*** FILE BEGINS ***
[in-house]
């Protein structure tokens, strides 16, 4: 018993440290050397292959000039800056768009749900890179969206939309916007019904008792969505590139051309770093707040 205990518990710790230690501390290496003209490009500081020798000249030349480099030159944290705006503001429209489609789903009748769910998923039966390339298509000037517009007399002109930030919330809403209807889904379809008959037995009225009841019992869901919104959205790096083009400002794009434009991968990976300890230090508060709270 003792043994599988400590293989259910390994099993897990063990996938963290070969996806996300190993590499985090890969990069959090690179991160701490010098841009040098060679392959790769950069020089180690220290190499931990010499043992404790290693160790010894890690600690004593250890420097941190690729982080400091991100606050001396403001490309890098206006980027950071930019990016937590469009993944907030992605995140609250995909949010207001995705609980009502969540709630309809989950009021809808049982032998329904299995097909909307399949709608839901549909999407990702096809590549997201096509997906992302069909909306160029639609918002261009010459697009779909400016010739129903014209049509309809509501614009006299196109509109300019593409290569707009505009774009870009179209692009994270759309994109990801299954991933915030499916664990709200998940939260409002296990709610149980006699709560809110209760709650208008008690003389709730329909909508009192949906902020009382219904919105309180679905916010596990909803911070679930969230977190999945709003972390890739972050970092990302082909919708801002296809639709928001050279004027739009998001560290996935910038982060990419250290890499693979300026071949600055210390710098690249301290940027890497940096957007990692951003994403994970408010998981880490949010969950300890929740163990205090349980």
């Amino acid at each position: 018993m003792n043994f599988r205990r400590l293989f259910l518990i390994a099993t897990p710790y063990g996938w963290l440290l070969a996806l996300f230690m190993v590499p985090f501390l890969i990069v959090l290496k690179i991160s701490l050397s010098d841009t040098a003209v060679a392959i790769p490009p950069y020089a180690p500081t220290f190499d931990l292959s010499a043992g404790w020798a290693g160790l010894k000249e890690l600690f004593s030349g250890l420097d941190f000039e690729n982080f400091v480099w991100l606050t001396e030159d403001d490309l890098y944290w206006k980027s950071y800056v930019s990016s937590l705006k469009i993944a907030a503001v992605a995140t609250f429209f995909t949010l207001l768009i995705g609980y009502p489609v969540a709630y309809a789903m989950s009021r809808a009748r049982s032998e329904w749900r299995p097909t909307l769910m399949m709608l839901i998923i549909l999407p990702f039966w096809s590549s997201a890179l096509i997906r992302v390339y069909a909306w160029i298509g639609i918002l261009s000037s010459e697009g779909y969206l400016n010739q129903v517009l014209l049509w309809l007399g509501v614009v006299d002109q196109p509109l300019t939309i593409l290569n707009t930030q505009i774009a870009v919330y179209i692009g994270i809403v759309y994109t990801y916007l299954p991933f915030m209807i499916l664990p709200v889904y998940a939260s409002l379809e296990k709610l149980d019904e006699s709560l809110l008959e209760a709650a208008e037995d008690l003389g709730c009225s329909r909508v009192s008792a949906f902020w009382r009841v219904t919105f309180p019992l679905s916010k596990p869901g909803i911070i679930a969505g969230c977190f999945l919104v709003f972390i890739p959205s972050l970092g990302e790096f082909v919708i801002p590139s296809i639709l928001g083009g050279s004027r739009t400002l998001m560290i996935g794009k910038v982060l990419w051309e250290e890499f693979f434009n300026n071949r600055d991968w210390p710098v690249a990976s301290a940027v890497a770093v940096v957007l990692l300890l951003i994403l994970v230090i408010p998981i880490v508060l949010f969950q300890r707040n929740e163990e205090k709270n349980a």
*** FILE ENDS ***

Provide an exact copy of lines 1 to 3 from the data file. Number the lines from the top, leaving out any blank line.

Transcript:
[in-house]
């Protein structure tokens, strides 16, 4: 018993440290050397292959000039800056768009749900890179969206939309916007019904008792969505590139051309770093707040 205990518990710790230690501390290496003209490009500081020798000249030349480099030159944290705006503001429209489609789903009748769910998923039966390339298509000037517009007399002109930030919330809403209807889904379809008959037995009225009841019992869901919104959205790096083009400002794009434009991968990976300890230090508060709270 003792043994599988400590293989259910390994099993897990063990996938963290070969996806996300190993590499985090890969990069959090690179991160701490010098841009040098060679392959790769950069020089180690220290190499931990010499043992404790290693160790010894890690600690004593250890420097941190690729982080400091991100606050001396403001490309890098206006980027950071930019990016937590469009993944907030992605995140609250995909949010207001995705609980009502969540709630309809989950009021809808049982032998329904299995097909909307399949709608839901549909999407990702096809590549997201096509997906992302069909909306160029639609918002261009010459697009779909400016010739129903014209049509309809509501614009006299196109509109300019593409290569707009505009774009870009179209692009994270759309994109990801299954991933915030499916664990709200998940939260409002296990709610149980006699709560809110209760709650208008008690003389709730329909909508009192949906902020009382219904919105309180679905916010596990909803911070679930969230977190999945709003972390890739972050970092990302082909919708801002296809639709928001050279004027739009998001560290996935910038982060990419250290890499693979300026071949600055210390710098690249301290940027890497940096957007990692951003994403994970408010998981880490949010969950300890929740163990205090349980």
């Amino acid at each position: 018993m003792n043994f599988r205990r400590l293989f259910l518990i390994a099993t897990p710790y063990g996938w963290l440290l070969a996806l996300f230690m190993v590499p985090f501390l890969i990069v959090l290496k690179i991160s701490l050397s010098d841009t040098a003209v060679a392959i790769p490009p950069y020089a180690p500081t220290f190499d931990l292959s010499a043992g404790w020798a290693g160790l010894k000249e890690l600690f004593s030349g250890l420097d941190f000039e690729n982080f400091v480099w991100l606050t001396e030159d403001d490309l890098y944290w206006k980027s950071y800056v930019s990016s937590l705006k469009i993944a907030a503001v992605a995140t609250f429209f995909t949010l207001l768009i995705g609980y009502p489609v969540a709630y309809a789903m989950s009021r809808a009748r049982s032998e329904w749900r299995p097909t909307l769910m399949m709608l839901i998923i549909l999407p990702f039966w096809s590549s997201a890179l096509i997906r992302v390339y069909a909306w160029i298509g639609i918002l261009s000037s010459e697009g779909y969206l400016n010739q129903v517009l014209l049509w309809l007399g509501v614009v006299d002109q196109p509109l300019t939309i593409l290569n707009t930030q505009i774009a870009v919330y179209i692009g994270i809403v759309y994109t990801y916007l299954p991933f915030m209807i499916l664990p709200v889904y998940a939260s409002l379809e296990k709610l149980d019904e006699s709560l809110l008959e209760a709650a208008e037995d008690l003389g709730c009225s329909r909508v009192s008792a949906f902020w009382r009841v219904t919105f309180p019992l679905s916010k596990p869901g909803i911070i679930a969505g969230c977190f999945l919104v709003f972390i890739p959205s972050l970092g990302e790096f082909v919708i801002p590139s296809i639709l928001g083009g050279s004027r739009t400002l998001m560290i996935g794009k910038v982060l990419w051309e250290e890499f693979f434009n300026n071949r600055d991968w210390p710098v690249a990976s301290a940027v890497a770093v940096v957007l990692l300890l951003i994403l994970v230090i408010p998981i880490v508060l949010f969950q300890r707040n929740e163990e205090k709270n349980a």